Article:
The Tenerife Blue Chaffinch (Fringilla teydea) or Teide finch, is a type of winged passerine animal of the finch group (Fringillidae). It is a selective endemism of this island. It is considered, according to a law of the Government of the Canary Islands, as a creature image of the island of Tenerife, along with the mythical tree beast as a plant image. (See Article About: Corvidae).
The blue chaffinch is the characteristic image of the island of Tenerife, as indicated by the Government of the Canary Islands, this beautiful and exemplary feathered creature shows a faint blue plumage and lives in the Canarian pine forests, in small groups or alone.
According to some investigations, its beginning could be due to an invasion of common finches coming from Africa many years ago, which after some time became another subspecies due to its isolation in Tenerife.
- The blue chaffinch resembles the common chaffinch, despite the fact that they are detectably larger and have thicker bills. (See article on: Psittacosis).
- They are described by their gray beak and have more uniform plumage, in which the dark wings protrude.
- The females are of a duller, darker grayish shade, although they are unique in relation to those of normal finches, as they have tighter wings, while the males in the breeding season are unquestionable due to their blue plumage, the same changes from a bluish-gray tone what remains of the year.
- Its size is basically the same as that of the finch, so the Blue Chaffinch can reach lengths of 16.5 cm, varying this measure according to the individual characteristics of each specimen and the sex that each one may have.
- The wingspan (distance from the tip of one wing to the tip of the other) of these birds can reach lengths between 26.5 cm and 31.5 cm.
- The color of male Blue Chaffinches is gray with a faint pale blue tinge, particularly on the head and back. Generally the forehead of older specimens is darker, and like all finches, shows a small crest when frightened.
- The females and adolescents of this species, unlike these, are not completely separated and have a color that is considerably less striking, governed by dark gray tones.
- This particular species is recognized by the fact that they are feathered creatures with strong and more prominent beaks than the common finch.
- There are two subspecies, both fundamentally the same, despite the fact that the Polatzeki is slightly different from the Teydea mainly because of its small size and because it possesses an opaque band on the forehead that is located above the highest point of the beak.
- The Blue Chaffinch is a bird that usually lives in groups and mixes with different species, for example, common finches, especially in winter. Although, in spring it is a very territorial bird (See Article About: Newcastle Disease).
Habitat and distribution of the Blue Chaffinch
The Blue Chaffinch is a novice that is discovered only in the interior of the island of Tenerife. Its main territory is the mountain forest of canary pine (Pinus canariensis). The closeness of the species is based on the type of undergrowth, with an inclination to tagasaste (Chamaecytisus proliferus), and pine forests with understory shrubs and layers of fayas and heather, and also the presence of specific maturity pines.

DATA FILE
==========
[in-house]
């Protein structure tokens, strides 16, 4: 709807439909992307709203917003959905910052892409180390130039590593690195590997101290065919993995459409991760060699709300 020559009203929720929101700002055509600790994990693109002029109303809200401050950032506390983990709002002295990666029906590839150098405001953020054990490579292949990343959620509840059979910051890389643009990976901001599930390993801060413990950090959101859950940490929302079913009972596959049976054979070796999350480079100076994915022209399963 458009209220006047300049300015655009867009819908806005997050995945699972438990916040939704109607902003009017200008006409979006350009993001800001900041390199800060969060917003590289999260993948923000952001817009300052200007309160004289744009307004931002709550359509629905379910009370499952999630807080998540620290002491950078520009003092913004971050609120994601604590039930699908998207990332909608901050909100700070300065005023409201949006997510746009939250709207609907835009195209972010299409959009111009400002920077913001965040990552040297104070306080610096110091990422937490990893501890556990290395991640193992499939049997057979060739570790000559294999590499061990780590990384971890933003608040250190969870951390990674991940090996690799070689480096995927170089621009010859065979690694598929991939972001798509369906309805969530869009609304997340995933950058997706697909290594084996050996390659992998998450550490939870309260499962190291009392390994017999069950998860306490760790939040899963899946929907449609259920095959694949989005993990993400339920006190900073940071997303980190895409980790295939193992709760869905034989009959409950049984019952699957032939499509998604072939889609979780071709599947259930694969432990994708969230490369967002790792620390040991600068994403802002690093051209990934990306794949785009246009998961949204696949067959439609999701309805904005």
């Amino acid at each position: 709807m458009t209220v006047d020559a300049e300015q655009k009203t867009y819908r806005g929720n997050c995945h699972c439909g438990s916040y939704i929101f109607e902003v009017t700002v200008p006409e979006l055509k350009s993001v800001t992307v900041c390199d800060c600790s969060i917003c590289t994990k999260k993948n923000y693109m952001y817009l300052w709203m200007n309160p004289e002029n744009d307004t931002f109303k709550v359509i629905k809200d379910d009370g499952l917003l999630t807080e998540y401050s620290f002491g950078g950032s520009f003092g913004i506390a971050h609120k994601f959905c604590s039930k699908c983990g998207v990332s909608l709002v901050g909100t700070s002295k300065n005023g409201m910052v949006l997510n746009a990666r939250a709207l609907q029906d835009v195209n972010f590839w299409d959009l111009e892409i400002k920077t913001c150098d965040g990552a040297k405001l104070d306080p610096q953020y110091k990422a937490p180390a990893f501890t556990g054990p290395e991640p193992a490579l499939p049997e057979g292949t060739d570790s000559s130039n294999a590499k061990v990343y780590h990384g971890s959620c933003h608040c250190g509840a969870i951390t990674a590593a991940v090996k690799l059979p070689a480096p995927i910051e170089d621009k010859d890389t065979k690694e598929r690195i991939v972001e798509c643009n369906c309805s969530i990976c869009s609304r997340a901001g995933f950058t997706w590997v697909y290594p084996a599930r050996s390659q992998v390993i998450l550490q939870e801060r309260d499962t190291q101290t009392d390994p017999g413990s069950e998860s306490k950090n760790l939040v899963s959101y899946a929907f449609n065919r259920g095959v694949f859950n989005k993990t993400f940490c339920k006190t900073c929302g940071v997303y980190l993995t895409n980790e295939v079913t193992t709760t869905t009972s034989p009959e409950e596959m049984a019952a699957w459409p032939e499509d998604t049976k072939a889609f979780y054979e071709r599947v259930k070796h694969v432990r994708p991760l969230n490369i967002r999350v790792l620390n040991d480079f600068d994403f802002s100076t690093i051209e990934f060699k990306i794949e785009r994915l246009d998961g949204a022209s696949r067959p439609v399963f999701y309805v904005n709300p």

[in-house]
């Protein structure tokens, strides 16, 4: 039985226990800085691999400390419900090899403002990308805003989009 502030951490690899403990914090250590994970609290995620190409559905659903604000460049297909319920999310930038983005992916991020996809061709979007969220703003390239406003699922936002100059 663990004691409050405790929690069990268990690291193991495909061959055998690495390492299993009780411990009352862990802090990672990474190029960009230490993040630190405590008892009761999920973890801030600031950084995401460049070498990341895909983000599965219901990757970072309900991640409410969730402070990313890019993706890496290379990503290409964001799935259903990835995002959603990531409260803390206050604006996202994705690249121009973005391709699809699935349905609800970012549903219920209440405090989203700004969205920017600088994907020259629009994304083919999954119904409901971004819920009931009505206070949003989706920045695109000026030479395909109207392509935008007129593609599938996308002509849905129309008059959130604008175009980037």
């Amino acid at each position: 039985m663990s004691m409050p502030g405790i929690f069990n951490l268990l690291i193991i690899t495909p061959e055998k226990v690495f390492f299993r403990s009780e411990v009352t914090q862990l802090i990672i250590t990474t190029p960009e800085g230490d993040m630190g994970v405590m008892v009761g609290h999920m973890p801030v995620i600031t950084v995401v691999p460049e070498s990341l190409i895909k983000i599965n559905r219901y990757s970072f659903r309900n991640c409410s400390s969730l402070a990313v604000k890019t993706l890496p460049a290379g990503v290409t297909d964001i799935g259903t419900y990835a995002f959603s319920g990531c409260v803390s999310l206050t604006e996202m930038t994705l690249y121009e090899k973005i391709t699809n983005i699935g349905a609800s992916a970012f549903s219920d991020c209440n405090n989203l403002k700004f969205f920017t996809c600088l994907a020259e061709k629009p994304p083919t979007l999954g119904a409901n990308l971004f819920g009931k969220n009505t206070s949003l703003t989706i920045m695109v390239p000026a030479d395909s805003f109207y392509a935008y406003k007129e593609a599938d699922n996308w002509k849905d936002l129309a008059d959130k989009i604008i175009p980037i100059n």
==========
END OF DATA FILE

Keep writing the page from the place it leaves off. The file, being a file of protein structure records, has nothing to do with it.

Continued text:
It is inclined towards environments with an elevation between 1100-2000 m, despite the fact that it goes down to lower altitudes in the presence of in a terrible climate. The effect on the number of inhabitants in Fingilia teydea due to the fire in Tenerife in July 2012, has not yet been examined.
The current population size of the Blue Chaffinch is unknown, although it has dared to expand recently. Bird censuses are infrequent and even more so when it comes to species that have so few members.
The Blue Chaffinch has two subspecies, one outside Tenerife, with no more than 1,000 pairs in total, and another in Gran Canaria, where it is an exceptionally rare bird and extremely sparse in population.
The Blue Chaffinch is a species that can be found only in Spain, this specimen has populations only on two islands: Tenerife and Gran Canaria. In the main one, the subspecies Teydea is perceived; and in Gran Canaria, the subspecies Polatzeki.(See Article About: The Eideres).
It is a stationary winged animal, exceptionally attached to the regions where it breeds. In fact, the longest recorded journeys made by this bird do not exceed 5 kilometers.
Their tuning is shorter and weaker than that of the basic finch and their mid-flight calls are more conspicuous. Blue finches feed mainly on canary pine seeds, but unlike other alternative finches, their chicks feed only on insects.
They breed from May to July. They build their homes in tree branches and lay two eggs. They are of the sedentary bird type and, for the most part, are solitary feathered creatures that form small bands or groups outside the breeding season, occasionally in conjunction with finches and other birds of the family Fringilidae.